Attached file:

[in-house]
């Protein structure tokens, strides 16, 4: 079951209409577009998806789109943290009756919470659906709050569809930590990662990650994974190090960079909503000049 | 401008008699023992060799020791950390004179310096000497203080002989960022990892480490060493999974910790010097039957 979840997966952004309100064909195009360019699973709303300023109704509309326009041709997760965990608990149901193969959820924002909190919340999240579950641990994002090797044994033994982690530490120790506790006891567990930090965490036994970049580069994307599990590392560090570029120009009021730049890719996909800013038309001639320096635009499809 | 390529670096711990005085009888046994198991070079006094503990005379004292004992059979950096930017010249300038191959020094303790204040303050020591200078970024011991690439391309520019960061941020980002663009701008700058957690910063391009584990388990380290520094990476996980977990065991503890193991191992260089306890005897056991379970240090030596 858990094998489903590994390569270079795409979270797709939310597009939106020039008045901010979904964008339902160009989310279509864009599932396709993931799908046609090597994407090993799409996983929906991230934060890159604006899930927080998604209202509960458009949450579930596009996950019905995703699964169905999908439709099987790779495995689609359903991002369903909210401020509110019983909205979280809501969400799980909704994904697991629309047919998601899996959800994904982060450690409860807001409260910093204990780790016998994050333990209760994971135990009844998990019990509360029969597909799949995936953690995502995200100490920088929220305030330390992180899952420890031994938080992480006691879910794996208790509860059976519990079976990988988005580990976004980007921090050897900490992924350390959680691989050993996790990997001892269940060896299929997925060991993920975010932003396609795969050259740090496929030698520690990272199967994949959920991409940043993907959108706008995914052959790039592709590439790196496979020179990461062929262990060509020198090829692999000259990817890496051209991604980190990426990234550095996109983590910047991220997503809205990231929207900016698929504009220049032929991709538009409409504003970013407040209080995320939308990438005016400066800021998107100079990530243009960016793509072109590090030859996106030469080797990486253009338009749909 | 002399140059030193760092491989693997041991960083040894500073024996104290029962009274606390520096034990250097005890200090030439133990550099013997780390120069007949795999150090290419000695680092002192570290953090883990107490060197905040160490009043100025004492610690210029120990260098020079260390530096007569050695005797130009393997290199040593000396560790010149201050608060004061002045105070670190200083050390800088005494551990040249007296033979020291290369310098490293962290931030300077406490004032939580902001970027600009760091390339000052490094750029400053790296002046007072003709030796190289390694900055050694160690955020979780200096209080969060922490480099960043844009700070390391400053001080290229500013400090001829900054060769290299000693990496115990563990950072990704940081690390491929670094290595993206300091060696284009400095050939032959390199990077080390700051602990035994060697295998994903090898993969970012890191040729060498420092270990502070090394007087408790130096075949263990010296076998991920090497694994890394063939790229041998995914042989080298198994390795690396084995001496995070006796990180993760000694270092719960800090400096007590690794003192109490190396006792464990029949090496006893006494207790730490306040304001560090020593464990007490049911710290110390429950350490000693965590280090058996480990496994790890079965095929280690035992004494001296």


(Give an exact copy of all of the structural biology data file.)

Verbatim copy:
[in-house]
């Protein structure tokens, strides 16, 4: 079951209409577009998806789109943290009756919470659906709050569809930590990662990650994974190090960079909503000049 | 401008008699023992060799020791950390004179310096000497203080002989960022990892480490060493999974910790010097039957 979840997966952004309100064909195009360019699973709303300023109704509309326009041709997760965990608990149901193969959820924002909190919340999240579950641990994002090797044994033994982690530490120790506790006891567990930090965490036994970049580069994307599990590392560090570029120009009021730049890719996909800013038309001639320096635009499809 | 390529670096711990005085009888046994198991070079006094503990005379004292004992059979950096930017010249300038191959020094303790204040303050020591200078970024011991690439391309520019960061941020980002663009701008700058957690910063391009584990388990380290520094990476996980977990065991503890193991191992260089306890005897056991379970240090030596 858990094998489903590994390569270079795409979270797709939310597009939106020039008045901010979904964008339902160009989310279509864009599932396709993931799908046609090597994407090993799409996983929906991230934060890159604006899930927080998604209202509960458009949450579930596009996950019905995703699964169905999908439709099987790779495995689609359903991002369903909210401020509110019983909205979280809501969400799980909704994904697991629309047919998601899996959800994904982060450690409860807001409260910093204990780790016998994050333990209760994971135990009844998990019990509360029969597909799949995936953690995502995200100490920088929220305030330390992180899952420890031994938080992480006691879910794996208790509860059976519990079976990988988005580990976004980007921090050897900490992924350390959680691989050993996790990997001892269940060896299929997925060991993920975010932003396609795969050259740090496929030698520690990272199967994949959920991409940043993907959108706008995914052959790039592709590439790196496979020179990461062929262990060509020198090829692999000259990817890496051209991604980190990426990234550095996109983590910047991220997503809205990231929207900016698929504009220049032929991709538009409409504003970013407040209080995320939308990438005016400066800021998107100079990530243009960016793509072109590090030859996106030469080797990486253009338009749909 | 002399140059030193760092491989693997041991960083040894500073024996104290029962009274606390520096034990250097005890200090030439133990550099013997780390120069007949795999150090290419000695680092002192570290953090883990107490060197905040160490009043100025004492610690210029120990260098020079260390530096007569050695005797130009393997290199040593000396560790010149201050608060004061002045105070670190200083050390800088005494551990040249007296033979020291290369310098490293962290931030300077406490004032939580902001970027600009760091390339000052490094750029400053790296002046007072003709030796190289390694900055050694160690955020979780200096209080969060922490480099960043844009700070390391400053001080290229500013400090001829900054060769290299000693990496115990563990950072990704940081690390491929670094290595993206300091060696284009400095050939032959390199990077080390700051602990035994060697295998994903090898993969970012890191040729060498420092270990502070090394007087408790130096075949263990010296076998991920090497694994890394063939790229041998995914042989080298198994390795690396084995001496995070006796990180993760000694270092719960800090400096007590690794003192109490190396006792464990029949090496006893006494207790730490306040304001560090020593464990007490049911710290110390429950350490000693965590280090058996480990496994790890079965095929280690035992004494001296």